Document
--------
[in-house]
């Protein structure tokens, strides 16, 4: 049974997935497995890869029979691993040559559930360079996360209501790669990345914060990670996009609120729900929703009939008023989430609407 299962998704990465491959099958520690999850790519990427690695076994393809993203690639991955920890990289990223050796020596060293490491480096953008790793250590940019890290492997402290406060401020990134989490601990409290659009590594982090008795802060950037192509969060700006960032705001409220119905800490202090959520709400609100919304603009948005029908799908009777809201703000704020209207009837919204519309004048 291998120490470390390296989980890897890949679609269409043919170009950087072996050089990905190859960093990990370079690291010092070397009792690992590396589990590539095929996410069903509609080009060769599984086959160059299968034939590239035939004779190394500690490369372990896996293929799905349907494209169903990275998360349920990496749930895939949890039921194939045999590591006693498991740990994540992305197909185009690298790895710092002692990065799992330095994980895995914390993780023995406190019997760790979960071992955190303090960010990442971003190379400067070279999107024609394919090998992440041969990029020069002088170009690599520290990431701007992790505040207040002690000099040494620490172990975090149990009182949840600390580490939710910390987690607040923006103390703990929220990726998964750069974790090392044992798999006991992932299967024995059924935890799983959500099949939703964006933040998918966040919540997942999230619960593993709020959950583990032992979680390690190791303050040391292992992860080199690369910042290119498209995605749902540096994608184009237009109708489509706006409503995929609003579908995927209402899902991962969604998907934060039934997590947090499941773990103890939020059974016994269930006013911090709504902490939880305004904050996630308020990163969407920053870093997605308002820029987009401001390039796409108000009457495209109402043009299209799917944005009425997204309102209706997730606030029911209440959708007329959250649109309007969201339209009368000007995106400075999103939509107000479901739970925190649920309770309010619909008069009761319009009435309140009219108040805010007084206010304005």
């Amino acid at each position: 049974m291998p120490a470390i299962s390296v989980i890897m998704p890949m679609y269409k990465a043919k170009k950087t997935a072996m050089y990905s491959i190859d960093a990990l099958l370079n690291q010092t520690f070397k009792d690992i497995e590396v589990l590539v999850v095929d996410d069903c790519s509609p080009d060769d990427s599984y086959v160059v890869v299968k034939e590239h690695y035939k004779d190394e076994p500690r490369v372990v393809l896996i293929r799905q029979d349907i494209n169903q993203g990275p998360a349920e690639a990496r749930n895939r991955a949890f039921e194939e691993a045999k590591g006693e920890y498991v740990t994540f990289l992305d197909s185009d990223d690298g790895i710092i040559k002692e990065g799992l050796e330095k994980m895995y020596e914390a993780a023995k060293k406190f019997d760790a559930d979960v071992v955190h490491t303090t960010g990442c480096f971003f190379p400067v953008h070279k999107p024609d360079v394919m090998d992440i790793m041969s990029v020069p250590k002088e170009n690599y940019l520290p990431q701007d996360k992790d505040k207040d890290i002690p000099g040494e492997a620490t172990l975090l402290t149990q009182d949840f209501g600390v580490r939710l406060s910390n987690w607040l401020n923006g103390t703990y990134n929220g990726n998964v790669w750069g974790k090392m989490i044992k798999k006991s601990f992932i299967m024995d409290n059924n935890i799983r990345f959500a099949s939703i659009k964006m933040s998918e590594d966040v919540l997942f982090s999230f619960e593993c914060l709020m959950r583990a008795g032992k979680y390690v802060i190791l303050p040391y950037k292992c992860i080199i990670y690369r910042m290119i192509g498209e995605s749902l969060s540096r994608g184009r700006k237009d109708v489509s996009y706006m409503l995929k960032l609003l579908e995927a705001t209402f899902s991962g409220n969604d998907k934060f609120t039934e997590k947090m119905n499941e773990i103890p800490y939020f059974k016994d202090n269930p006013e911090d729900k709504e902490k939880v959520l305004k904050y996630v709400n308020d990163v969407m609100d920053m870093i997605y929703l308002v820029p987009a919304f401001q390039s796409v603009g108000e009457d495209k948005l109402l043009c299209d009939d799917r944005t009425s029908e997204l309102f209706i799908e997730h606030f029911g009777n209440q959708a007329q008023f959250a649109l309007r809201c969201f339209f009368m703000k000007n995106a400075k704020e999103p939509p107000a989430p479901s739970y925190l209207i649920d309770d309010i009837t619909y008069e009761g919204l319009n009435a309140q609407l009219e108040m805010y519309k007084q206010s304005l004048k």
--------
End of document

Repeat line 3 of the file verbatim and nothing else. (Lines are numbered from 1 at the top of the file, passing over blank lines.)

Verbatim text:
């Amino acid at each position: 049974m291998p120490a470390i299962s390296v989980i890897m998704p890949m679609y269409k990465a043919k170009k950087t997935a072996m050089y990905s491959i190859d960093a990990l099958l370079n690291q010092t520690f070397k009792d690992i497995e590396v589990l590539v999850v095929d996410d069903c790519s509609p080009d060769d990427s599984y086959v160059v890869v299968k034939e590239h690695y035939k004779d190394e076994p500690r490369v372990v393809l896996i293929r799905q029979d349907i494209n169903q993203g990275p998360a349920e690639a990496r749930n895939r991955a949890f039921e194939e691993a045999k590591g006693e920890y498991v740990t994540f990289l992305d197909s185009d990223d690298g790895i710092i040559k002692e990065g799992l050796e330095k994980m895995y020596e914390a993780a023995k060293k406190f019997d760790a559930d979960v071992v955190h490491t303090t960010g990442c480096f971003f190379p400067v953008h070279k999107p024609d360079v394919m090998d992440i790793m041969s990029v020069p250590k002088e170009n690599y940019l520290p990431q701007d996360k992790d505040k207040d890290i002690p000099g040494e492997a620490t172990l975090l402290t149990q009182d949840f209501g600390v580490r939710l406060s910390n987690w607040l401020n923006g103390t703990y990134n929220g990726n998964v790669w750069g974790k090392m989490i044992k798999k006991s601990f992932i299967m024995d409290n059924n935890i799983r990345f959500a099949s939703i659009k964006m933040s998918e590594d966040v919540l997942f982090s999230f619960e593993c914060l709020m959950r583990a008795g032992k979680y390690v802060i190791l303050p040391y950037k292992c992860i080199i990670y690369r910042m290119i192509g498209e995605s749902l969060s540096r994608g184009r700006k237009d109708v489509s996009y706006m409503l995929k960032l609003l579908e995927a705001t209402f899902s991962g409220n969604d998907k934060f609120t039934e997590k947090m119905n499941e773990i103890p800490y939020f059974k016994d202090n269930p006013e911090d729900k709504e902490k939880v959520l305004k904050y996630v709400n308020d990163v969407m609100d920053m870093i997605y929703l308002v820029p987009a919304f401001q390039s796409v603009g108000e009457d495209k948005l109402l043009c299209d009939d799917r944005t009425s029908e997204l309102f209706i799908e997730h606030f029911g009777n209440q959708a007329q008023f959250a649109l309007r809201c969201f339209f009368m703000k000007n995106a400075k704020e999103p939509p107000a989430p479901s739970y925190l209207i649920d309770d309010i009837t619909y008069e009761g919204l319009n009435a309140q609407l009219e108040m805010y519309k007084q206010s304005l004048k």